Example sentences of "[noun sg] [be] hold to [be] " in BNC.

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1 In Jones [ 1981 ] Crim LR 119 , minor abrasions and a bruise were held to be actual bodily harm , though the case was thought to be on the margins .
2 Thinking is held to be an effective activity which involves mental ‘ work ’ .
3 Budget maximization is held to be both rational and necessary for survival .
4 Visual search is held to be multifaceted in nature , involving the growing regulation and interaction of children 's visual , linguistic and cognitive systems .
5 Where , however , regulation to forestall the socially damaging or self-destructive tendencies of the system or to rescue the poor is involved , state action is held to be deeply inadequate and seriously counterproductive .
6 This practice was held to be lawful in an earlier case , in which Lord Justice Woolf referred to ;
7 Whether in fact any such obligations have been created depends on the construction of the lease ; and there is nothing which requires the lease to be constructed in such a way as to avoid , if possible , the creation of such obligations ( Bradshaw v Pawley [ 1980 ] 1 WLR 10 , where liability for rent was held to be retrospective ) .
8 Indeed , in Tolson this was expressed to be the case even where the crime was held to be one requiring proof of a mental element .
9 In Jones v Livox Quarries , the plaintiff 's position on the traxcavator was held to be one of the causes of his damage , although the most obvious risk to the plaintiff was that he would fall off .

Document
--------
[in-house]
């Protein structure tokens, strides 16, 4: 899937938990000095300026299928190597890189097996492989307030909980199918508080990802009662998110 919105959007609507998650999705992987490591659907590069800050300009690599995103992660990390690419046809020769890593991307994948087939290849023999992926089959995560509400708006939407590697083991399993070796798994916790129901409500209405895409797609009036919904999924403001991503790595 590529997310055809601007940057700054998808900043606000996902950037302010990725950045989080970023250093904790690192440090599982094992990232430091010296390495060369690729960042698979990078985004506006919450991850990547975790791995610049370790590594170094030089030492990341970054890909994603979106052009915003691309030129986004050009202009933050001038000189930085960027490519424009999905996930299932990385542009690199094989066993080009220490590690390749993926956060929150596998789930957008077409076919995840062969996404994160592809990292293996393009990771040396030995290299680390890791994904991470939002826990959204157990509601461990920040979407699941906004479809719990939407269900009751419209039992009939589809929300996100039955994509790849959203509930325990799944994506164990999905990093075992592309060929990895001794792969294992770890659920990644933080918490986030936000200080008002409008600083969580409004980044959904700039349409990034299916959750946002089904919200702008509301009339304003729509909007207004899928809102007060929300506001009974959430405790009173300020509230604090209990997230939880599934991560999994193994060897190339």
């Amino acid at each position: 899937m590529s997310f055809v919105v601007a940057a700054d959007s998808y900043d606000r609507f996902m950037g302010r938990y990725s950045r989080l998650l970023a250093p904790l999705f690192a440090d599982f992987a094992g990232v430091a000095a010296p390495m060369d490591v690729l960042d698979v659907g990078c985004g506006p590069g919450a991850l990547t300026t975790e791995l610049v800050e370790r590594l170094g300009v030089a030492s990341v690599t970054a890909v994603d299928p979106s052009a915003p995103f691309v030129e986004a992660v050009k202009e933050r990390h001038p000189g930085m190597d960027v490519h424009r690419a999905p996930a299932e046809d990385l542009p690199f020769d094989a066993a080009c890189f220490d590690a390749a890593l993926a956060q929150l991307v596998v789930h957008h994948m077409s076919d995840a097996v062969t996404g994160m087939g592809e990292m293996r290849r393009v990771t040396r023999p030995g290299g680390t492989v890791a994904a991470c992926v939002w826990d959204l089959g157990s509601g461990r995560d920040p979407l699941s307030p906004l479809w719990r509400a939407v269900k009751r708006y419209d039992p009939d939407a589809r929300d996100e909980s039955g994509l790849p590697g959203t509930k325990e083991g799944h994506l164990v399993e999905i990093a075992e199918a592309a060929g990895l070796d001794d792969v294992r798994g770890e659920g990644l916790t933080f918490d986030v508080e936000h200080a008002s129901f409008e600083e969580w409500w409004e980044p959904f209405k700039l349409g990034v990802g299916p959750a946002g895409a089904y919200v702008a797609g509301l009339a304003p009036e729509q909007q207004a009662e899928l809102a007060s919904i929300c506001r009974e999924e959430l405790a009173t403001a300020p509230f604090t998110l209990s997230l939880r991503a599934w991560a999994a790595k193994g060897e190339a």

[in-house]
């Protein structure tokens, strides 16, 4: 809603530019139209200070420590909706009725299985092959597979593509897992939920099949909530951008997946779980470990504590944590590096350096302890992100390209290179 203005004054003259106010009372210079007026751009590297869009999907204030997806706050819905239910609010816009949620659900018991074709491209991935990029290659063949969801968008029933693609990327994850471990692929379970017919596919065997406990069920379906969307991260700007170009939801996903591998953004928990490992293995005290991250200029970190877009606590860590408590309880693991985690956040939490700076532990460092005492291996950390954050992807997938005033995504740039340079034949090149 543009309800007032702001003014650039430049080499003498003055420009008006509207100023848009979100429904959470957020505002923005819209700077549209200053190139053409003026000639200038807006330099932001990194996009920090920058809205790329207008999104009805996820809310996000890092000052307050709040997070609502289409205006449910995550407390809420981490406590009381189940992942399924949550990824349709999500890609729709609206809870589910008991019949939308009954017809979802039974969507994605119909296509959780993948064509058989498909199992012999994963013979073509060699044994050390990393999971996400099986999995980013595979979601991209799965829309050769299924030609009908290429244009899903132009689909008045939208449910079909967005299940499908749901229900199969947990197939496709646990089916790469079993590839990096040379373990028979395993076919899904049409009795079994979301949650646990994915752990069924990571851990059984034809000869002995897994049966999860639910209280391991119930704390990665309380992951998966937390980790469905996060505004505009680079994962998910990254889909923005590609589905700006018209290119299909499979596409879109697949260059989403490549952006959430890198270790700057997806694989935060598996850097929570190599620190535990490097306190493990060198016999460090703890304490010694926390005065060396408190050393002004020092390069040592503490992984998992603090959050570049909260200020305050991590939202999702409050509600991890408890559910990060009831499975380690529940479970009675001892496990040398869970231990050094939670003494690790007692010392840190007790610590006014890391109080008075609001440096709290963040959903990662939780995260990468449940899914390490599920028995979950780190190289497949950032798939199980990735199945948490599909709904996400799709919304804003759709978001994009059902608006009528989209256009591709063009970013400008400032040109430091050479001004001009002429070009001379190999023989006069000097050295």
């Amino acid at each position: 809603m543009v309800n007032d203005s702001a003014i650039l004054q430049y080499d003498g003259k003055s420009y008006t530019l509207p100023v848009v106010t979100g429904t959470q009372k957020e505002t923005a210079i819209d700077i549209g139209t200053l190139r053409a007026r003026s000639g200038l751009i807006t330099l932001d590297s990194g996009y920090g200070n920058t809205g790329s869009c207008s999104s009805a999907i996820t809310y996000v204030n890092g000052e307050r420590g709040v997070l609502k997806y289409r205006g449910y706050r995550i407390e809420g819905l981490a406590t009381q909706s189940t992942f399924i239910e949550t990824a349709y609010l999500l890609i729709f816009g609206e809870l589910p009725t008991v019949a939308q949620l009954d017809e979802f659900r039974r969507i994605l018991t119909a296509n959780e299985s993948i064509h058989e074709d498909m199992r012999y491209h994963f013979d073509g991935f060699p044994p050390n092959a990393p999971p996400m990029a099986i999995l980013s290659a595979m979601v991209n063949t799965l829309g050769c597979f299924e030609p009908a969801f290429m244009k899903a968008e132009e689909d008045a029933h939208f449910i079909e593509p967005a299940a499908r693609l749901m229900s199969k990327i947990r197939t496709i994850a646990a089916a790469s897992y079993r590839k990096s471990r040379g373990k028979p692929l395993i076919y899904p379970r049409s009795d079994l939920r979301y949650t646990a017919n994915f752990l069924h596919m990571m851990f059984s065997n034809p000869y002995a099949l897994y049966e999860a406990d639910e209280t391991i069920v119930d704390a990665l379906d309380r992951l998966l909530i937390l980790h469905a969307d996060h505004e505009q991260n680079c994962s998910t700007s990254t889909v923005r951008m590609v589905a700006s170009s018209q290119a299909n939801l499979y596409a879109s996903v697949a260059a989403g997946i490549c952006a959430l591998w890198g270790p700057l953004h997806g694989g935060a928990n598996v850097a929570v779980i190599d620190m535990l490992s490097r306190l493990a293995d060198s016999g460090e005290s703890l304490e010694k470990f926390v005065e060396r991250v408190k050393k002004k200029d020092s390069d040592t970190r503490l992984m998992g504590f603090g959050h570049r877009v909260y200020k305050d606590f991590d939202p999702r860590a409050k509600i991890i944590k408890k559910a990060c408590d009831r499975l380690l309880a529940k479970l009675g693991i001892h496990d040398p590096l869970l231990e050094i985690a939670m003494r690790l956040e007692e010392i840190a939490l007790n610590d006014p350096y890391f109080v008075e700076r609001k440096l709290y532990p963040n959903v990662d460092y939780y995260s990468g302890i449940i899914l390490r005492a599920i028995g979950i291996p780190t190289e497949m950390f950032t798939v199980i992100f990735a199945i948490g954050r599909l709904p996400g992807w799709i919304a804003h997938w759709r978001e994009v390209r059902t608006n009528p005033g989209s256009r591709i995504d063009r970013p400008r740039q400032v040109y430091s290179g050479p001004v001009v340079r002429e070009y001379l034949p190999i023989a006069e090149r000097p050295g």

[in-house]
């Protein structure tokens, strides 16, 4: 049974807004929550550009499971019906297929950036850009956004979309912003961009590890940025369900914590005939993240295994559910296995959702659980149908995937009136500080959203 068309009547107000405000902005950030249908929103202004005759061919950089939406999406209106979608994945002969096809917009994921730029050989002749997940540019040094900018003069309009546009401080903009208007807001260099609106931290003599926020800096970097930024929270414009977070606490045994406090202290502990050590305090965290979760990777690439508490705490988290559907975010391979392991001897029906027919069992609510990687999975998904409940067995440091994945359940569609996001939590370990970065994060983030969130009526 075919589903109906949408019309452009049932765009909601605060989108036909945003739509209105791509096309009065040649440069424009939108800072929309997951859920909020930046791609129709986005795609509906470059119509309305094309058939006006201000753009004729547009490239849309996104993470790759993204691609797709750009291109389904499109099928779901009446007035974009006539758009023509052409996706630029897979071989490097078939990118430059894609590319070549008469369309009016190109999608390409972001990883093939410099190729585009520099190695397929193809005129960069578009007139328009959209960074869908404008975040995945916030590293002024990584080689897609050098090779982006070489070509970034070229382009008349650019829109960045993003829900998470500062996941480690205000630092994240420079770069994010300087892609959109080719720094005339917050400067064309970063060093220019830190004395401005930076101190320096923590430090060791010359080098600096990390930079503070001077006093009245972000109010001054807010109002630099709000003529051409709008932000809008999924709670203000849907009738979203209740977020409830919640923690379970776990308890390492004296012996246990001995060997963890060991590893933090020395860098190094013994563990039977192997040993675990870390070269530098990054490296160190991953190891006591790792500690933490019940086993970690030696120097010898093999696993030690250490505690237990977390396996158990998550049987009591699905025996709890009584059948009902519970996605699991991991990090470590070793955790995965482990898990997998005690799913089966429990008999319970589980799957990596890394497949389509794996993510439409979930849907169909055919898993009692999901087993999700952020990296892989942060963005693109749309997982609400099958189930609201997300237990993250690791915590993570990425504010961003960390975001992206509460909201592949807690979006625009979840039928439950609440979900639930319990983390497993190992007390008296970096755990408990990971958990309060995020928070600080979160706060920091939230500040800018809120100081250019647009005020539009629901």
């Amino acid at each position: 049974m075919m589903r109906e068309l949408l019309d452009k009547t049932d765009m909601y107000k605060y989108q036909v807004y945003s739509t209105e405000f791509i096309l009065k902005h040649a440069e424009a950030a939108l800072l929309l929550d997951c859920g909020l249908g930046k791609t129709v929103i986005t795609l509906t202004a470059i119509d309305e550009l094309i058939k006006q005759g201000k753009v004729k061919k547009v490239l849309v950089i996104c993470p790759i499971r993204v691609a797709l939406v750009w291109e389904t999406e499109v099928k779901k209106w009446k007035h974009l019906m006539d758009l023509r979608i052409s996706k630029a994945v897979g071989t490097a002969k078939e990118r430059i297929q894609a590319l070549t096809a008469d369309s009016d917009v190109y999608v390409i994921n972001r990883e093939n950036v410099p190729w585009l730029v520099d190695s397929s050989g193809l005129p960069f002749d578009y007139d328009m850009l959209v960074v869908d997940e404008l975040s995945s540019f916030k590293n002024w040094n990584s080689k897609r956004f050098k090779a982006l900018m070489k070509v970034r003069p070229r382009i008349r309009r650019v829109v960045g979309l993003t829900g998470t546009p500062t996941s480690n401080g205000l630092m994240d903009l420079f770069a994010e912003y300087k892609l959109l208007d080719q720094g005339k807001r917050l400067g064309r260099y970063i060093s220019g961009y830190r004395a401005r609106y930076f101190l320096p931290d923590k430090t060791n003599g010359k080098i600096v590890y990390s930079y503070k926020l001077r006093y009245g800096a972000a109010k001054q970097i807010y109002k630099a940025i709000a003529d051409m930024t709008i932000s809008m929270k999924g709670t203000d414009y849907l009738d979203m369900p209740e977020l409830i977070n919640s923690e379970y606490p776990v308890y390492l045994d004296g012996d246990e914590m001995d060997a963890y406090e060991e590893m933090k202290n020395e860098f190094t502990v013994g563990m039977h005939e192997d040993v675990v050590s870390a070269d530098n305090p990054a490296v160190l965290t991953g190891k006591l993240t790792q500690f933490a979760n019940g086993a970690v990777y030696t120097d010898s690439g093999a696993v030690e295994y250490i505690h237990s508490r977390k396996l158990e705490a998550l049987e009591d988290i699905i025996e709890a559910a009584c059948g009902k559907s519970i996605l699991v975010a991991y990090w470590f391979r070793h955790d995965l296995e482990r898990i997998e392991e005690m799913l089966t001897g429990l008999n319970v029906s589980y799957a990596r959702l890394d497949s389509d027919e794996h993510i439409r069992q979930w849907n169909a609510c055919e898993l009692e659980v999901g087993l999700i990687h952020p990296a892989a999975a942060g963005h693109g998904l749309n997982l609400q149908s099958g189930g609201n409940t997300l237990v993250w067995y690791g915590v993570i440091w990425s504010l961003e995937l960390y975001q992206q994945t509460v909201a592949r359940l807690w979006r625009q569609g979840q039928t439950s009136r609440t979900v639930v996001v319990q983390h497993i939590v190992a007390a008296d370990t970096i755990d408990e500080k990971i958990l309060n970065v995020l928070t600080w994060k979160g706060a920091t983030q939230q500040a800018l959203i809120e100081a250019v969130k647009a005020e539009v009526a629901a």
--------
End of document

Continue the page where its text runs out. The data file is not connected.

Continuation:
10 Frightening a woman by looking into her bedsit at eleven at night causing her to fear violence was held to be immediate despite the fact that the victim could have escaped in the time it would have taken for the accused to get to her : Smith v Chief Superintendent , Woking Police Station ( 1983 ) 76 Cr App R 234 ( DC ) .
11 English cases are few , but a threat to get back money owing to the accused falls within s.34(2) ( a ) ( i ) : Parkes [ 1973 ] Crim LR 358 ; and a threat by a person suffering from osteoarthritis to a doctor that he would shoot him unless he was given a pain- killing injection was held to be blackmail in Bevans ( 1988 ) 87 Cr App R 64 ( CA ) , a decision which extends blackmail beyond being a property offence .
12 Not only are personal data not protected if a Cabinet Minister certifies that exemption is required ‘ for the purpose of safeguarding national security ’ ( a rather vague and wide catch-all phrase ) but there are other exemptions where the protection afforded by the Act is held to be ‘ likely to prejudice ’ the prevention or detection of crime , the apprehension or prosecution of offenders , or the assessment or collection of any tax or duty .
13 If the third party act is held to be a novus actus interveniens , then the defendant is not liable for any damage occurring after the act .
14 It is important to remember that if one act is held to be the sole cause of the damage and that act is one of the plaintiff , then the plaintiff will recover nothing .
15 Each of the five judgments rambles over the territory in what can only be called a head-scratching way , making it impossible for the consumer of the judgment to know at the end just what the law is held to be , except negatively , and then only negatively on a few points .